This has been a particularly harrowing week for the writer/editor in me. Dealing with writers who have difficulty accepting the edits required on their books is a struggle, but it’s more of a struggle when they’ve forgotten what they wrote. Or worse, didn’t know in the first place.
Do you read your own books?
Several years back, I sat in for an author’s reading of his own book, and in the middle of the reading, he teared up and paused. His words meant something to him, and the story spoke to his heart, because he knew the story inside out. He’d read it over and over after he wrote it, perfecting it, prior to sending it to the first editor.
I decided right then, I wanted to be like that writer.
Two years later, when I sent my first manuscript to the publisher, I’d read it and retyped much of it, more times than I could count. Not on a computer, but on a typewriter. I didn’t have a computer at the time.
The lesson came when the publisher rejected my book. He’d circled every mistake I made in the book in a fat read pen. So I had to type it again before I could send it to anyone else. But he’d pointed out a mistake I hadn’t realized I’d been making.
Because I knew the outcome, I’d been head jumping inside the story.
His big, bold, red circles reminded me to read from one perspective and make sure that person was ALWAYS the only one talking. I read it several more times as I corrected my own head jumping story telling process.
There are some good recommendations for reading your own books, and I’m going to share them.
Read as yourself!
The first several times you read your book, read it as yourself. Read it as if you are the main character in your book, and setting the plot into action from that perspective. Write your whole book from this perspective, first. Don’t get into the head jumping habit, but do notice when you jump from one person to the next and make a note of it in your manuscript.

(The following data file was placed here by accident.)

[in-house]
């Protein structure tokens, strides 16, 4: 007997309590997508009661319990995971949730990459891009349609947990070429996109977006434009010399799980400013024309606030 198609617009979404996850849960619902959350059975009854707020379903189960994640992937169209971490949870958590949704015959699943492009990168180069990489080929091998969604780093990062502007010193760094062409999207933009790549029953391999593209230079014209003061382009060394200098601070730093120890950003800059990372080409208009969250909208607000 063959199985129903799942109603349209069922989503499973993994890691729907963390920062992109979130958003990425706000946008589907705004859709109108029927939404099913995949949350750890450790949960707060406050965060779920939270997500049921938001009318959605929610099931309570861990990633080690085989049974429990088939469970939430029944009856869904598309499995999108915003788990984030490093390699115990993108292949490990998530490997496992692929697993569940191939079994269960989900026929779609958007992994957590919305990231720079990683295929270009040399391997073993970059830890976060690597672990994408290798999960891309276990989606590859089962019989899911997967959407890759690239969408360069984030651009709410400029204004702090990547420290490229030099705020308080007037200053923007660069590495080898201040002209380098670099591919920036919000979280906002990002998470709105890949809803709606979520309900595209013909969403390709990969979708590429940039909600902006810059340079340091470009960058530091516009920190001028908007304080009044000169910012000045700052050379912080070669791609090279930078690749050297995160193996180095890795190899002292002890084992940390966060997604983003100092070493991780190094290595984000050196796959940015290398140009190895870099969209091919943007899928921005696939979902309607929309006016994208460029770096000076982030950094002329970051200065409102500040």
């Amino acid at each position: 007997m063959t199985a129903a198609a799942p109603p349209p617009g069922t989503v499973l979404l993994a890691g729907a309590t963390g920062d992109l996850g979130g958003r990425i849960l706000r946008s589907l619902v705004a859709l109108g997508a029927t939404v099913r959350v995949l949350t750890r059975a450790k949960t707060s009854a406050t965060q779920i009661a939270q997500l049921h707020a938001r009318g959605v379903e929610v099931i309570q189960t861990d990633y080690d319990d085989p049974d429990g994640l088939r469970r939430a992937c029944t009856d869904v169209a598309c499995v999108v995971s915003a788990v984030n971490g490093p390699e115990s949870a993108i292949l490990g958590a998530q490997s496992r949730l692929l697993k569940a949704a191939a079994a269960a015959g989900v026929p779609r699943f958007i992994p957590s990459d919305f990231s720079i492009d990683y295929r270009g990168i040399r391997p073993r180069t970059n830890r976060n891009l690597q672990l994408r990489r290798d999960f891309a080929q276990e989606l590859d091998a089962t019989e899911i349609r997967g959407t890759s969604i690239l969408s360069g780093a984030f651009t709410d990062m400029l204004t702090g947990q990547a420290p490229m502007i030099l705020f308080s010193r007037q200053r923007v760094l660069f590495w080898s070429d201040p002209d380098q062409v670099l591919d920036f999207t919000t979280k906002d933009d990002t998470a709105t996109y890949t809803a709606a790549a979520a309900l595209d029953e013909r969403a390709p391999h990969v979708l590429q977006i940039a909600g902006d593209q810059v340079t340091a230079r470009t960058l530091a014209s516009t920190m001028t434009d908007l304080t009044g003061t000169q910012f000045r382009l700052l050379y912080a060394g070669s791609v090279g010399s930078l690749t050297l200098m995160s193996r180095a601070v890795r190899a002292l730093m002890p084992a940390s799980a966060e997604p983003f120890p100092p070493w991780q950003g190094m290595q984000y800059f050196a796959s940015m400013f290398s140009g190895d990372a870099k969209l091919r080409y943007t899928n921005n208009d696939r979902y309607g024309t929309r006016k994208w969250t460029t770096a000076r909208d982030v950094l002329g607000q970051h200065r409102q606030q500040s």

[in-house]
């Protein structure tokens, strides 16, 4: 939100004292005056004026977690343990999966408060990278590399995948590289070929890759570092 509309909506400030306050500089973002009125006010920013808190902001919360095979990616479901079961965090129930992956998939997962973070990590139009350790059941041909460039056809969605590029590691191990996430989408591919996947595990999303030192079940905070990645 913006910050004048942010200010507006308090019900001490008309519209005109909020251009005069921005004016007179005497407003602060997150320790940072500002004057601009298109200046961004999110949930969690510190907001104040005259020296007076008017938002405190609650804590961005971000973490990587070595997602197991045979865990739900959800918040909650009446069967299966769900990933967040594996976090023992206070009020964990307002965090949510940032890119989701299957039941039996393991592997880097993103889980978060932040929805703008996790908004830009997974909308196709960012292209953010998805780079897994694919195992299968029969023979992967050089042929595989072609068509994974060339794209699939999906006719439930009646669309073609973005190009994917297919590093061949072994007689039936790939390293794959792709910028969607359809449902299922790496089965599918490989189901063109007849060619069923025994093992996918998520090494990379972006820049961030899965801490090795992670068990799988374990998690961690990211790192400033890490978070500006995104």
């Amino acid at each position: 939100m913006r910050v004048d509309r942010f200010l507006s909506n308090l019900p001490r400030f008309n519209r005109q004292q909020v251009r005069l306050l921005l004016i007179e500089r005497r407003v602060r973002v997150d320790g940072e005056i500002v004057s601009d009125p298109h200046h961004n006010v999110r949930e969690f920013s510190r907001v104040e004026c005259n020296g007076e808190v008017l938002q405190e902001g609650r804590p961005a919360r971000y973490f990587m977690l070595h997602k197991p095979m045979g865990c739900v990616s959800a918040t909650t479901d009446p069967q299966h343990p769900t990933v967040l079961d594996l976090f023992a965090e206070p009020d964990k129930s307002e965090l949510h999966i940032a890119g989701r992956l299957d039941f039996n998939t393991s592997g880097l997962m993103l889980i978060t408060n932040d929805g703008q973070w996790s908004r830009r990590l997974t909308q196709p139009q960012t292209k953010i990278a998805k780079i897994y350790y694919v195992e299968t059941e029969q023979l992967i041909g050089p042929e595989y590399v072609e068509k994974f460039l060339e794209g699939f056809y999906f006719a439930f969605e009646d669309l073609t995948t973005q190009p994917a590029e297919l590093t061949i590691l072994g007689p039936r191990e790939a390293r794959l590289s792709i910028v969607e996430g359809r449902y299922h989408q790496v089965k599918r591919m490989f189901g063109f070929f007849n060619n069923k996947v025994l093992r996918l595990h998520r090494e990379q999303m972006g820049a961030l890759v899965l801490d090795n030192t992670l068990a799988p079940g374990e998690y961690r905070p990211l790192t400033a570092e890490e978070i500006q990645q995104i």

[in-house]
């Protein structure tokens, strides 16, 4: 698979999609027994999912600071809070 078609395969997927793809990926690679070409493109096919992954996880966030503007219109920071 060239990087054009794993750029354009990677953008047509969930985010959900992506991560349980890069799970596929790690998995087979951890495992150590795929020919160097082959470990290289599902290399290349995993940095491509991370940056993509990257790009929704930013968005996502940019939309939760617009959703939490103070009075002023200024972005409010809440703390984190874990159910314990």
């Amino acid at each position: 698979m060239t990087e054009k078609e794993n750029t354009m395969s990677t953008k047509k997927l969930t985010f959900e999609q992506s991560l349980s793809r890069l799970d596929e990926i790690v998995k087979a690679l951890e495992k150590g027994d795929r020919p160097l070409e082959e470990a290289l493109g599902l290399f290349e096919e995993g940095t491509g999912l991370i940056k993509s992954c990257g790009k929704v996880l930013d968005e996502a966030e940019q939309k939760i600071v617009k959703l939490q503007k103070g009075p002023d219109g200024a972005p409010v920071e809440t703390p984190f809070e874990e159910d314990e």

This is important!
Each time you read through it as yourself, the main character, be sure you note these areas and highlight them, so you can go back to them after you’re done.
Before you shift characters yourself, separate off chapters and sort out the thoughts of the other characters. Then write the chapters from that character’s perspective. Be sure you’re in a new chapter and write the whole scene from that character’s perspective – even if it means rewriting the scene or chapter completely from a different perspective.
This gives you opportunity to view the characters and events from another perspective.
Read your book as the next character.
Now read your whole book from the next character’s perspective, and make sure you’re not head jumping, but rather each character is defining his own thoughts, actions, and voice. Use character definition to define the settings from various perspectives and live your story from other people’s point of view.
You have the option of writing your chapters from a variety of perspectives… Imagine writing from the antagonist’s perspective? Can you imagine how much more insight your reader might gain if you write a chapter or two from that perspective?
Writing your story from different perspectives gives you a deeper understanding of your characters, of your scene, and of each setting in your story, because different characters will notice a variety of different things in each setting.
You may want to keep a couple of chapters about the same events from different perspectives in the book. Consider for a moment, seeing the murder from the perspective of the main character, and then from the perspective of the villain? Perhaps it really was self-defense?
A stellar version of each perspective in your book could clear up a variety of misconceptions about the story. Do you see the value in finding more than one perspective?
Before you send your book to the publisher, be sure you’ve read it!
The best advice I can give you about writing your book and getting it published is that if you haven’t read your book until you absolutely LOVE your book, you can’t sell it. Read it. Love it. Share it with your own perspectives and reviews.
When co-authoring a book, I was asked to rewrite a couple of the chapters outside my character’s perspective. Some months later, I re-read the book cover to cover, before we set it for publication. I could identify the characters, and the perspective, but I couldn’t identify without looking, who had written which chapters. Once again, I fell in love with the book.
When we took it to the publisher, it was easy to sell the book because we both loved reading it.
I’ve read it a time or two since then, and I still love the book.
~ Kera Stone